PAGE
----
A couple of examples help explain how this worked: Tsz Wan Shan was the largest estate, comprising 63 blocks housing 80,000 residents. The redevelopment project was carried out in four stages, between 1989 and 1997, so the size and scale was no deterrent to proceeding. Kwai Chung Estate is an 11 hectare site where the redevelopment increased the number of new flats from 8,850 to 14,543, so in this case there was a significant increase in the efficient utilisation of the site.
More recently, in 2013, the HKHA has completed a preliminary review of the condition and redevelopment potential of 22 aged estates, and now more detailed studies are being conducted to determine which estates justify action. This has got to be the right approach - making sure that existing estates are developed to their maximum potential, and which the HKHA, with its huge reservoir of housing stock, can deal with.
Similarly in the private sector, redevelopment is part and parcel of developers’ business because it ensures their land banks are performing to their optimum economic efficiency. To reflect the decline of the older industrial areas, the planning department completed a major rezoning exercise across the whole of Hong Kong by introducing the new ‘other use (business)’ – OU(B) category to over 100 hectares of redundant industrial land in the urban area and over 150 hectares in the New Territories. With likely plot ratios of between 9.5 and 12 if you take a low average of 10, this would eventually generate 25 million square metres of new commercial space, more than enough for the short, medium and long term.
Indeed, one of the main areas where this is already happening is Kwun Tong, which by the end of 2015 had a stock of 1,209,000 sq metres of Grade A offices, equivalent to 45 per cent of the total supply in this category in Kowloon. This gives us a huge reservoir of ‘brownfield’ land for future office needs without the need for government to look elsewhere, including ELM, for new land.
Further, with the enactment of the Land (Compulsory Sale for Redevelopment) Ordinance (Cap 545) in 1999 and the Specification of Lower Percentage Notice of 2010, when the ownership percentage was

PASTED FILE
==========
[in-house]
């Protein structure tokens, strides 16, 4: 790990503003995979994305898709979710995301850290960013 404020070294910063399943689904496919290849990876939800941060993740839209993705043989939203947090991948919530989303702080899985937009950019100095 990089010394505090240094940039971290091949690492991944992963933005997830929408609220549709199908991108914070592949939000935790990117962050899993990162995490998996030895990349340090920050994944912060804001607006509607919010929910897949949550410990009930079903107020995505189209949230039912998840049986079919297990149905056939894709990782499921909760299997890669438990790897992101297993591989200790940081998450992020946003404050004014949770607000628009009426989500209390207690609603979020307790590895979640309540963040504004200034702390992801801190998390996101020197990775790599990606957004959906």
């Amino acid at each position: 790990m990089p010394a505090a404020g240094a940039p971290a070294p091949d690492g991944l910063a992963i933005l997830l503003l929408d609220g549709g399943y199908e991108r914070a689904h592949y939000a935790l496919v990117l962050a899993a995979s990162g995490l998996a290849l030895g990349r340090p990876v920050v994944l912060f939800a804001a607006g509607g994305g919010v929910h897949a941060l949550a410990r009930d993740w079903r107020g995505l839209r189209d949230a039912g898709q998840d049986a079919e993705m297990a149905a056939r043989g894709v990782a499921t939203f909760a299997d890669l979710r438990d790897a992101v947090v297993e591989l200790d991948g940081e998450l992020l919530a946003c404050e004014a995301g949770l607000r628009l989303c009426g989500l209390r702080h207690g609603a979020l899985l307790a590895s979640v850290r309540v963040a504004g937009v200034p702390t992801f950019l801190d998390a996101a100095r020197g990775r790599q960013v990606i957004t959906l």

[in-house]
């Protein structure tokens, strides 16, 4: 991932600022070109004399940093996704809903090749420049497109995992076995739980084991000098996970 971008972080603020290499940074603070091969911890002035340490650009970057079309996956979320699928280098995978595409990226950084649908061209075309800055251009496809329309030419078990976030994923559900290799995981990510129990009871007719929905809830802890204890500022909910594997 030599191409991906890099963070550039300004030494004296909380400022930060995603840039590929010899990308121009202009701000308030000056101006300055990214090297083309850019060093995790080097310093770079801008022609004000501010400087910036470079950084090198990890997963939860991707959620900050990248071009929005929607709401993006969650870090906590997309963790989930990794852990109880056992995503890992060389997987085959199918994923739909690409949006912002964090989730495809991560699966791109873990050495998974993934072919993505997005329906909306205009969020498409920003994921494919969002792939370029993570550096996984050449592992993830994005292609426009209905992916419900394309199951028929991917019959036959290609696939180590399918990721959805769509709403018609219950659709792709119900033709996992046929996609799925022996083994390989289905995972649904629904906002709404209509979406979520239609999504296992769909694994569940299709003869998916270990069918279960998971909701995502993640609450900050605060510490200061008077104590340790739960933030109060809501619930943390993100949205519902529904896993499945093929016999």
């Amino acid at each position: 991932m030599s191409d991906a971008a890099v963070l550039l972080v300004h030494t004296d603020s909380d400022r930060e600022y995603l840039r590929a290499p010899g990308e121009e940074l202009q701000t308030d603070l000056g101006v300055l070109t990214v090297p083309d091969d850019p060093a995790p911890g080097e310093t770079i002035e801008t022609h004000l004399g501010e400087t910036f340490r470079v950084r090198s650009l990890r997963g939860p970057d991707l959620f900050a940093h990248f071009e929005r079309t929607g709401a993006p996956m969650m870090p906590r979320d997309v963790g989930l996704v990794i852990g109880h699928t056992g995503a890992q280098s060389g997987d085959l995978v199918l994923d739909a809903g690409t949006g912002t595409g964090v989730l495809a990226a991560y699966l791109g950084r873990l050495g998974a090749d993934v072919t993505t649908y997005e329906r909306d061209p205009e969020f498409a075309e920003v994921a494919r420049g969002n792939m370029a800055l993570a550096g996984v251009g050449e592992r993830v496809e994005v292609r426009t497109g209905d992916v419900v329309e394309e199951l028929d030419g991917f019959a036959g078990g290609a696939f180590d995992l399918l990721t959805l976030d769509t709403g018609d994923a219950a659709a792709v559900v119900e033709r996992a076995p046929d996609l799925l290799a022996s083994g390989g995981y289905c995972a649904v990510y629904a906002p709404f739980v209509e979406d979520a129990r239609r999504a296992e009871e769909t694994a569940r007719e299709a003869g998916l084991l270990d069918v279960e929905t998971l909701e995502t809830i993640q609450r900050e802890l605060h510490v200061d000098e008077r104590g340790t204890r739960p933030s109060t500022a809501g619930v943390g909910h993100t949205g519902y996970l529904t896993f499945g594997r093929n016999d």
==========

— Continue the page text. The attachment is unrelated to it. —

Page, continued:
lowered from the initial 90 per cent to 80 per cent in order to trigger the process, there has been a significant increase in the number of applications, with more than 100 received in the years 2012, 2013 and 2014. In almost all these cases the redevelopment will result in a greater density of building than before.
The Swire Group was the first to use Cap 545 in 2000, which has resulted in the building of One Island East. A review of the Henderson Group’s 2016 Interim Report shows that they have 45 urban redevelopment projects with 80 to 100 per cent ownership acquired, representing about 3.9 million sq ft of attributable gross floor area coming on stream between 2017 and 2020. They have a further 33 similar projects in the pipeline pending consolidation of ownership.
Perhaps most significantly, the redevelopment of the OU(B) sites and the use of Cap 545 relies entirely on the private sector’s assessment of the need for new supply which, quite correctly, will be market driven, based on genuine economic circumstances. Government, having provided the right framework for redevelopment, should continue to let the market predict where and when supply needs to be provided rather than trying to second guess where might be the right place.
These examples demonstrate that it is a fallacy to suggest that because a building is old you need a new site to replace it, when redevelopment in both the public and private sector is an everyday activity.
Roger Nissim is adjunct professor of the real estate and construction department at Hong Kong University